Fastbreeder is essentially a 4 button synth. The idea is to grow code by choosing from a range of automatically generated variations of functions, you don't have to know how they work, but each function creates a sound which can be selected by you. The following generation is then created containing mutants of your chosen sound. You can refine and develop the sound just by auditioning and choosing the best one each time.
The interface shows you the code graphically, as a tree. These trees are attempts to clearly represent code structure, giving you some feedback on what is being evolved. Conventional listings are not that informative with GP (genetic programming), as deeply functional code such as this is hard to read linearly (see below).
Lets just say I haven't been using it to evolve the perfect piano sound. A harvest of sounds, with source code for further evolution.
sudo scons install
Using fastbreeder is extremely simple, and is partly designed for live use (although I haven't been brave enough to play it through a PA yet, let me know if you do!). There are no mappings for control other than playing the sounds, although osc commands could be read to provide terminal data for the functions, I haven't implemented it yet.
At startup, the interface presents 4 random functions, the user can select one with the left mouse button which sends it to the audio synth for playing, and causes the 3 other functions to be overwritten by mutated versions of the chosen function. The right mouse button auditions the selected function without changing the other functions, and middle mouse button randomises all the functions again.
Fastbreeder consists of two programs - one, written in python, does all the GP, builds the interface and supplies strings of code (in a lisp like format) to the second program - written in C++ which creates a synthesis graph from the code description, and generates the audio in realtime. As a side note, the server interprets the code from a single /synth OSC command, so it is possible to use on it's own as a very simple synth with live coding possibilities. Again, I haven't tried this yet, let me know if you do.
In a system such as this, it is tempting to provide the program with lots of specialist atomic operators, but I've tried to remain purist in my approach with fastbreeder, and keep the emphasis on the evolution of the code. These are the only operators it supports at this time:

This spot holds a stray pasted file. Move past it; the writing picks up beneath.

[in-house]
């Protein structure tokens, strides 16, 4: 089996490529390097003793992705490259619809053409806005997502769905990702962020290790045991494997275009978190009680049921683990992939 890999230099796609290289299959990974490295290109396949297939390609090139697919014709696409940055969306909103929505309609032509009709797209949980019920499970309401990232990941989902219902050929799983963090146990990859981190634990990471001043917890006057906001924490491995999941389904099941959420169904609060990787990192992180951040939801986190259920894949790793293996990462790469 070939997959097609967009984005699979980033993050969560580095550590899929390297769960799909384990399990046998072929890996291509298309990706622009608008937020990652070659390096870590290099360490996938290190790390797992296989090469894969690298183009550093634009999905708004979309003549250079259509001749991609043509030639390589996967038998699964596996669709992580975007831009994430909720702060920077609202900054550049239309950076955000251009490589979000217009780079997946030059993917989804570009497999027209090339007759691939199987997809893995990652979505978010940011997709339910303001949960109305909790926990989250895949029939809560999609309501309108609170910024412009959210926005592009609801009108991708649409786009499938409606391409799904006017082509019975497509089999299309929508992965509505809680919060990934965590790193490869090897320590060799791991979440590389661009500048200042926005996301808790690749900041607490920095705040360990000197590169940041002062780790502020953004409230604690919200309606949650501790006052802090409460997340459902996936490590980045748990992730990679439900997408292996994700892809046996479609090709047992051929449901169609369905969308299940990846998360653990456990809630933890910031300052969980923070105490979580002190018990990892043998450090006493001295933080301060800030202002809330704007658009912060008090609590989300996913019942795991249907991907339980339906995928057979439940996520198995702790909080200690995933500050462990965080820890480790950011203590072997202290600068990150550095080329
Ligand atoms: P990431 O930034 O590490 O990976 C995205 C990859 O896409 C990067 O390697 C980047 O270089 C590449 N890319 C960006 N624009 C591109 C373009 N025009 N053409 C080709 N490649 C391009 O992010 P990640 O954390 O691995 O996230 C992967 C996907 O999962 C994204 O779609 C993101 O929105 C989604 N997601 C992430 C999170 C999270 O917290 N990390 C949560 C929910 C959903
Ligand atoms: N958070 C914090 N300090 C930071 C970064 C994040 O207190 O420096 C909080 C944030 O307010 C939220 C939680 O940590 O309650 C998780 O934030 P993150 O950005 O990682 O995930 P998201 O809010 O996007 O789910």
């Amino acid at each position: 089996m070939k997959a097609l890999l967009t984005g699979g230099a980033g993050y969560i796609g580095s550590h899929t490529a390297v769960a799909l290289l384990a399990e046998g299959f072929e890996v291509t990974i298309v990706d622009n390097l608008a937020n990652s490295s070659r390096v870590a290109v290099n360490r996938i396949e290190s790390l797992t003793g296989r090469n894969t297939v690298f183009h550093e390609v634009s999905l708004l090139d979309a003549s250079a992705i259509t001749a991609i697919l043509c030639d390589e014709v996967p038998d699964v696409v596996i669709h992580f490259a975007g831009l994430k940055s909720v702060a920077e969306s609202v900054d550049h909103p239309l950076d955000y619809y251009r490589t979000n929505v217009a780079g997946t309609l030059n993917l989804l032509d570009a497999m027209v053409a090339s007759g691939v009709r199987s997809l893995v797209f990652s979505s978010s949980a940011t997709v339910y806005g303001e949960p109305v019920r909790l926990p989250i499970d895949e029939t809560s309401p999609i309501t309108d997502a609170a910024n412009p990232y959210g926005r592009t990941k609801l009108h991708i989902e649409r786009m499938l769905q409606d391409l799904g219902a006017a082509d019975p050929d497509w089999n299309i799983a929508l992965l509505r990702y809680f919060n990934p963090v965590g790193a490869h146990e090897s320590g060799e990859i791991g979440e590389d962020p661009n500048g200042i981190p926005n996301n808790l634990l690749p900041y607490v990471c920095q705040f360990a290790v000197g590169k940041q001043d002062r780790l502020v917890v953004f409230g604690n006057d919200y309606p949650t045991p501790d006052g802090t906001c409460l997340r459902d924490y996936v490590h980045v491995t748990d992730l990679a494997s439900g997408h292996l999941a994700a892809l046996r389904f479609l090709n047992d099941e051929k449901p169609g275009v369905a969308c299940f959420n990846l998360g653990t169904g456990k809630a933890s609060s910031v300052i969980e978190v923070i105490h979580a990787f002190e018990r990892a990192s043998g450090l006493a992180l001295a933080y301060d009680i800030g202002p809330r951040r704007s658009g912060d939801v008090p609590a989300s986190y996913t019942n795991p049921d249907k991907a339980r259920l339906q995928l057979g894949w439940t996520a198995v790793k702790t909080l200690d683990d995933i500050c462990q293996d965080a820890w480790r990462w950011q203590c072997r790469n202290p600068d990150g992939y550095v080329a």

There are another type of atomic operators which take no arguments, and as such are leaf nodes of the code tree:
Internally, the code used to pass evolved synth descriptions to the audio engine is similar to lisp, this is due to the fact it was easy for me to write a parser for, and it's very suitable for this kind of functional code.
(sin (* time 440 ) )This is about as simple as it gets, and produces a sine tone at 440 hz. As you generate interesting sounds, you are able to save the code to text files to modify, or reuse later on, for further evolution.
This is an example of a generated function:
(- (* (* (/ (/ (/ 713.662104415 445.034158546 ) (- 490.692993367 559.51504981 ) ) (* time 660.128287744 ) ) (% 590.971081136 (* (- 23.1423968616 785.746653358 ) time ) ) ) (/ (/ (* (sin 226.663113211 ) (* 245.756462957 409.931439243 ) ) (* (* 316.450983547 935.411202816 ) (/ 516.391765424 836.037528668 ) ) ) (% 385.016263895 (sin (* 427.285664609 840.056760839 ) ) ) ) ) (/ (+ (+ (+ (- 642.220260107 364.11006353 ) time ) time ) (% (sin (cos 599.645167648 ) ) time ) ) (sin (- (cos time ) 999.4616109 ) ) ) )
Good job you don't need to understand them, huh :)
Genetic programming is concerned with the evolution of tree structures (describing code). For more information on the current thinking in this field, see the main GP website. Currently fastbreeder is restricted to simple mutation of existing trees - no crossover between parent trees has been implemented yet, and only a small amount of mutational operations.
Pick a random function node, and copy it to another random function node. This duplicates subtree that comprised the function's arguments. It is also possible to create a recursive step, as a function can duplicate a function tree within itself. Duplication also causes the terminal nodes to be randomised, really this should be a seperate mutation operation.
Pick a random function node, and set it to a random terminal. This removes the entire subtree that comprised the function's arguments. This probably isn't needed, as duplication can cause similar effects, but it keeps code size down.